Below you will find a pretty in-depth breakdown of what I spent as a digital nomad during my nearly three-week trip to Guatemala.


Quetzal (or Q) is the Guatemalan currency. The exchange rate is $1 = ~7.8 quetzales or €1 = ~8.5 quetzales.


This is a basic cost breakdown of the few adventures I partook in during my 2.5 weeks in Guatemala. I would say that overall, most of the top adventures are pretty affordable — especially when you think about how much similar activities would cost in places like the USA or Western Europe.


This was definitely one of my favorite adventures in Guatemala. The two-day hike gave me a lot of fantastic opportunities to see the highly eruptive Fuego Volcano, get out of the city and back into nature, and meet some super cool people. If you do one big adventure in Guatemala, make it this one.

► Check out my in-depth guide on hiking Acatenango here.


Was this tour worth it? Eh, probably not. While it was cool to bike around the area outside of Antigua and see a different side of the city, it also felt like a tour focused solely on having me buy things (from chocolate to macadamia nuts to jade jewelry).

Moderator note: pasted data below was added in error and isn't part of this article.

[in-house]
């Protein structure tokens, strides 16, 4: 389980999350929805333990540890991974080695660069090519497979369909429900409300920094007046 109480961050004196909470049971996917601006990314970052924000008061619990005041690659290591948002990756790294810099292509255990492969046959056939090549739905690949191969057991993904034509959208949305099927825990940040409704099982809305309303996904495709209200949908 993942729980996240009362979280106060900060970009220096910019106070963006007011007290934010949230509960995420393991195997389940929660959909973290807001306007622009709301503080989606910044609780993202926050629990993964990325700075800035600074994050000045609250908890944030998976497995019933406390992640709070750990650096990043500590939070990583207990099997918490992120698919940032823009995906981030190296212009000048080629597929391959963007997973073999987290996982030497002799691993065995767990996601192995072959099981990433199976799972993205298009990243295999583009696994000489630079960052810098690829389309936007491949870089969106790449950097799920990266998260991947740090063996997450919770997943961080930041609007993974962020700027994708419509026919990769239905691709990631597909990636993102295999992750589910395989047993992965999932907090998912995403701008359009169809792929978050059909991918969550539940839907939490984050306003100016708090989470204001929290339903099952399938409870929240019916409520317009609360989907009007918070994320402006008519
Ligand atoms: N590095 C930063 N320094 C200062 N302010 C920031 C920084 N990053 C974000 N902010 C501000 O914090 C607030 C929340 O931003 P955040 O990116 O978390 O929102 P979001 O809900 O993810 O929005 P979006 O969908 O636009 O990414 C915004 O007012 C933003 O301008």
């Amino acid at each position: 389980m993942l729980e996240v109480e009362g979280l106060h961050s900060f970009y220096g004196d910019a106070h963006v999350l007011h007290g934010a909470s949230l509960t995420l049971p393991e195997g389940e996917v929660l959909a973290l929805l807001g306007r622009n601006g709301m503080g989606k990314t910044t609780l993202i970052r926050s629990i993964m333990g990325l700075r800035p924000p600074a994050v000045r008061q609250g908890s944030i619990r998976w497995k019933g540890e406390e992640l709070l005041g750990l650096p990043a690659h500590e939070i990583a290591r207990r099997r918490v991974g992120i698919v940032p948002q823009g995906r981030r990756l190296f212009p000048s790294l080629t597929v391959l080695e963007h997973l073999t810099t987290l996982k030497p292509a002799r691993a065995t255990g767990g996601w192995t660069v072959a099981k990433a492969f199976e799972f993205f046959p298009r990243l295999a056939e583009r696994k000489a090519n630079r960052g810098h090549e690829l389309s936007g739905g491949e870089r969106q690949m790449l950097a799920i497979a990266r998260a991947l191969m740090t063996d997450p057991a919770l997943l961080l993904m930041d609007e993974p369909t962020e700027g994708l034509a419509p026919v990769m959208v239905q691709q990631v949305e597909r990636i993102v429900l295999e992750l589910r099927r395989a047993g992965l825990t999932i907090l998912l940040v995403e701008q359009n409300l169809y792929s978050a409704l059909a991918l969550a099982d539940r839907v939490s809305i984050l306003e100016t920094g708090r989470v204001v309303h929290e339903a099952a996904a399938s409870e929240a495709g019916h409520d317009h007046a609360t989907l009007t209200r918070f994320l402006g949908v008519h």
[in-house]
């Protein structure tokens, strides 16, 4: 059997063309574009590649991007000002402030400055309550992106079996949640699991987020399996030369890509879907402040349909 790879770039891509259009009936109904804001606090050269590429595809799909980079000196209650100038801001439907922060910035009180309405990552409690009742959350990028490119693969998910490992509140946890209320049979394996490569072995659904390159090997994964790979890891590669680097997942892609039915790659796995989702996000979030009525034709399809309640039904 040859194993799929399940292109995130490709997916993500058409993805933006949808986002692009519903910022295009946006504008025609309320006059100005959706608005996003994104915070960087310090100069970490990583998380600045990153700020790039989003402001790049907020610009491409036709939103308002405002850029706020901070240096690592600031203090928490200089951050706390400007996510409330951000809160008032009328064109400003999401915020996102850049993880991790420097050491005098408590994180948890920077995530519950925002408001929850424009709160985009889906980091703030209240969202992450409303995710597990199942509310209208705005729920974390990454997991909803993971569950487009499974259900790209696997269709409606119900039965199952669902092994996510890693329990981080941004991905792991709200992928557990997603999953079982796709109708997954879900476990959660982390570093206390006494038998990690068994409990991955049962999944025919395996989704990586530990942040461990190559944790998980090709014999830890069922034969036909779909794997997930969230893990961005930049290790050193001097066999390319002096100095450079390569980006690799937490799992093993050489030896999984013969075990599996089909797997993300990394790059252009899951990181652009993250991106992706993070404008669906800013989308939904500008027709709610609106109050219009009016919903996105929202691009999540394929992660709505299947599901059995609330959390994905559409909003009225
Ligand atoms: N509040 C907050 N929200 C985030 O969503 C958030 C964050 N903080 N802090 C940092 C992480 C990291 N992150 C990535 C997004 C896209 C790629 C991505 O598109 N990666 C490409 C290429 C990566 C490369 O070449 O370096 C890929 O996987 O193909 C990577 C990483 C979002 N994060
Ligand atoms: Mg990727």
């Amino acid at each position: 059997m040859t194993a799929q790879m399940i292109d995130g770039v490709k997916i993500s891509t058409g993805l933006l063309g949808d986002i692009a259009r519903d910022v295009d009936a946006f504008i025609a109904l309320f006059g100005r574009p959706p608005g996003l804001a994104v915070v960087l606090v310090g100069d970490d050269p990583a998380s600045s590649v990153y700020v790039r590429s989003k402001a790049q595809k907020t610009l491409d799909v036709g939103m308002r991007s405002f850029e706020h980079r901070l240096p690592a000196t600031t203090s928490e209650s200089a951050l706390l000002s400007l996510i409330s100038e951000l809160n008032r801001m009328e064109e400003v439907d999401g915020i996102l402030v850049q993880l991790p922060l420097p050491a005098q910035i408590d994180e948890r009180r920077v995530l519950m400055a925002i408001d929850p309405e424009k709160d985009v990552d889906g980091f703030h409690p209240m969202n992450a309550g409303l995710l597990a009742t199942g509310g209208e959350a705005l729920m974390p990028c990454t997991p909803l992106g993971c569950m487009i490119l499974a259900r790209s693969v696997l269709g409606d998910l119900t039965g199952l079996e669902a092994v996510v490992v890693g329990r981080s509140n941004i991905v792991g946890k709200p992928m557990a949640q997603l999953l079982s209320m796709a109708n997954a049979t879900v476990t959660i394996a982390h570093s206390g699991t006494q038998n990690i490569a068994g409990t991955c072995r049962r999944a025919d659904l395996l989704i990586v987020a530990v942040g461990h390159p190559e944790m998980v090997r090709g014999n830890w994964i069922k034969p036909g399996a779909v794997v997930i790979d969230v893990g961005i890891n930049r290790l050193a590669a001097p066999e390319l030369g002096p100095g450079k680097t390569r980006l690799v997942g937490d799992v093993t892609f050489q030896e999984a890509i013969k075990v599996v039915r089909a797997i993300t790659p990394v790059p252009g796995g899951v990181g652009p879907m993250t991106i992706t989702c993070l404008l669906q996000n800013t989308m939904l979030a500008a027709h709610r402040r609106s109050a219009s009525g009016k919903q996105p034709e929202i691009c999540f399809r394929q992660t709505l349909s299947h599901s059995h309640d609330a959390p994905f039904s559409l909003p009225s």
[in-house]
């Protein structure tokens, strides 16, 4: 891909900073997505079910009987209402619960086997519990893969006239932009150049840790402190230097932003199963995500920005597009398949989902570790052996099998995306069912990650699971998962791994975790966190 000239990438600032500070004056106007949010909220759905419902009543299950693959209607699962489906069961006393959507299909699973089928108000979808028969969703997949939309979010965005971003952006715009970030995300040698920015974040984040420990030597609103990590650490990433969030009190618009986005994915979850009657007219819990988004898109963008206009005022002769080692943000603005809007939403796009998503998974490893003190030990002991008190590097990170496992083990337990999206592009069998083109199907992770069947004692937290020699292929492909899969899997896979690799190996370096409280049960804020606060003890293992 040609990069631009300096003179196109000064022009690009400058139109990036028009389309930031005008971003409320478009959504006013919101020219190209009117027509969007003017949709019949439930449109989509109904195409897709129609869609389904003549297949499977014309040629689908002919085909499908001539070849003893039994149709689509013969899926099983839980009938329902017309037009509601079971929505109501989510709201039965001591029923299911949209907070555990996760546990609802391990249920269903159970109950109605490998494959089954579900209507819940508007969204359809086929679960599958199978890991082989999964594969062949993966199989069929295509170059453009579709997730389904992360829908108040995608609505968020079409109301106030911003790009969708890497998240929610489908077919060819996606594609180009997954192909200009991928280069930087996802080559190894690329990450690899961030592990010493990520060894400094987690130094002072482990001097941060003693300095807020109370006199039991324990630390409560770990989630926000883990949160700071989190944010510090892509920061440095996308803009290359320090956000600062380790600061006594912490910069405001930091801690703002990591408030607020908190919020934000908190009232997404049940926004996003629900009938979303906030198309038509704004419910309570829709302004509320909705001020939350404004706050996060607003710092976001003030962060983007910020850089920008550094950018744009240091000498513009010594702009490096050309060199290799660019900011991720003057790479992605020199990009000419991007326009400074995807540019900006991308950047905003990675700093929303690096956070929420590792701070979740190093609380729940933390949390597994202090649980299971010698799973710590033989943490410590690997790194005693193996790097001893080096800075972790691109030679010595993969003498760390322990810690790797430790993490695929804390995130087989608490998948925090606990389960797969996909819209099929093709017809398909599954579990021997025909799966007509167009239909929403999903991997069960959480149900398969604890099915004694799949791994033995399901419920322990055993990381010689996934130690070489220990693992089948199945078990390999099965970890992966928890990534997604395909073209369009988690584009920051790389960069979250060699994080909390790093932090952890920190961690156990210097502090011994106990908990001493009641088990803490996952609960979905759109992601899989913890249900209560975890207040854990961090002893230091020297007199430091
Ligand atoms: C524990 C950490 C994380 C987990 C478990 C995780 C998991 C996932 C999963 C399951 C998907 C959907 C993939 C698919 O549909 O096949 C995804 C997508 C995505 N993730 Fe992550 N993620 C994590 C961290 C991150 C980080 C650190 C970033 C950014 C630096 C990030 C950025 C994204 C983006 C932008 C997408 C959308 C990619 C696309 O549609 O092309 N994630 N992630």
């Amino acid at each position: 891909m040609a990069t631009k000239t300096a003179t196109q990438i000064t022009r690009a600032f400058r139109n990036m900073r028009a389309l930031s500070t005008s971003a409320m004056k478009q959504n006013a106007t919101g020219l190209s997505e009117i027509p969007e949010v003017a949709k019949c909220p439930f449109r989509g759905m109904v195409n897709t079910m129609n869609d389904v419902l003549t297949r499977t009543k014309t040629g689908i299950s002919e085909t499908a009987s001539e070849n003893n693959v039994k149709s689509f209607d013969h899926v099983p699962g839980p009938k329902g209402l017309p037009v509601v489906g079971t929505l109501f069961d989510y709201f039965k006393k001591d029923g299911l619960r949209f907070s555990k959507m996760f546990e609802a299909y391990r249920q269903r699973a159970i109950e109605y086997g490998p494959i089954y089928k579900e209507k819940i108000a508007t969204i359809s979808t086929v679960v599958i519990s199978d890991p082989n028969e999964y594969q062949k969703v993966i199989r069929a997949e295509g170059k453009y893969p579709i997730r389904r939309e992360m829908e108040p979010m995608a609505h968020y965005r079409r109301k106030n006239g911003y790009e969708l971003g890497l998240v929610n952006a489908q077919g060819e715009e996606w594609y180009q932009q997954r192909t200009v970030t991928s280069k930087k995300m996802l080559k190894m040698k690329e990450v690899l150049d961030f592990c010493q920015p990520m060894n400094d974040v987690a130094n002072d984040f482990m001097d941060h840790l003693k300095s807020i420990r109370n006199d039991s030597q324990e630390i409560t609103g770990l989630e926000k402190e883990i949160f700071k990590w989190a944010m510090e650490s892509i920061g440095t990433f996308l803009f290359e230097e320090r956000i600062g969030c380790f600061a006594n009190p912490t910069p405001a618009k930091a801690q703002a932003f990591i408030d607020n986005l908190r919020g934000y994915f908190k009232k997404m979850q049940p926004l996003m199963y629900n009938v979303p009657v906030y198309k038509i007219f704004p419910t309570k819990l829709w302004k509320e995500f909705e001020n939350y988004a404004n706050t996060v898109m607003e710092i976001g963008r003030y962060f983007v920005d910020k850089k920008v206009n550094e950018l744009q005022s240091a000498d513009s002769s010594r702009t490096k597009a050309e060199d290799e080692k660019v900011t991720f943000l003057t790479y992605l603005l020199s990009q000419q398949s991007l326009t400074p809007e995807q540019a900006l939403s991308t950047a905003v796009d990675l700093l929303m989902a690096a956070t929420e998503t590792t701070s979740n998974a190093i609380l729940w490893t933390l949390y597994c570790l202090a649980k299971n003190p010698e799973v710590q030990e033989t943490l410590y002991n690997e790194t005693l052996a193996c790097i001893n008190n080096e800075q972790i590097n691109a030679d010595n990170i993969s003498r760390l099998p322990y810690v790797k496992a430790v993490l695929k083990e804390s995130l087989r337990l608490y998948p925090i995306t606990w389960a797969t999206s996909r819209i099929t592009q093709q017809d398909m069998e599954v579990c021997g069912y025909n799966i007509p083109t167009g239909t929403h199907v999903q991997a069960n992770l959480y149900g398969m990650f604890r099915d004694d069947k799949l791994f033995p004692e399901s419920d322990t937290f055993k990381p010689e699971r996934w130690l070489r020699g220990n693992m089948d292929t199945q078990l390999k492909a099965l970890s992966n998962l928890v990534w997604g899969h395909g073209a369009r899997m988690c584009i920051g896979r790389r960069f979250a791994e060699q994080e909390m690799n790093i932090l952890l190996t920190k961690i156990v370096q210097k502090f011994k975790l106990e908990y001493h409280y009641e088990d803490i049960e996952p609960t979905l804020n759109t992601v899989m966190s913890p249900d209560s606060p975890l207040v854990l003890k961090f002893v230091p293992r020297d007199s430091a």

ANTIGUA WALKING TOUR: free! But definitely tip your guide between $10–15 USD.

I would definitely suggest doing one of the free walking tours of Antigua — especially if you are curious about the town’s history and culture — or if you just want to learn more about the top hidden gems (like a 100+-year-old sweet shop). You can book your free tour online at GuruWalk.


This is a really off-the-beaten-path adventure that includes a trip out of the main part of Antigua and a short hike up to the top of a tall hill with some cool miradors. I would rate this activity as a 7/10 — though that is mostly because it allowed me to meet new people and move my legs a bit (plus get some fresh air).


If you are looking for a short (and free) activity to do in Antigua, then consider heading to the edge of town and walking up to the top of Cerro de La Cruz, a high point that affords you great views of downtown Antigua and the opportunity to see Fuego, Acatenango and Agua Volcanoes.

💬INSIDER TIP: I recommend coming here in the morning when it is quieter and there is a higher chance of you seeing the volcanoes (it often gets cloudy at dusk).


Another fantastic adventure to be had in Guatemala is a trip to the middle of the country (aka the jungle) to see the stunning turquoise pools of Semuc Champey. After Acatenango, this was definitely my favorite activity I did during my 2.5 weeks in the country.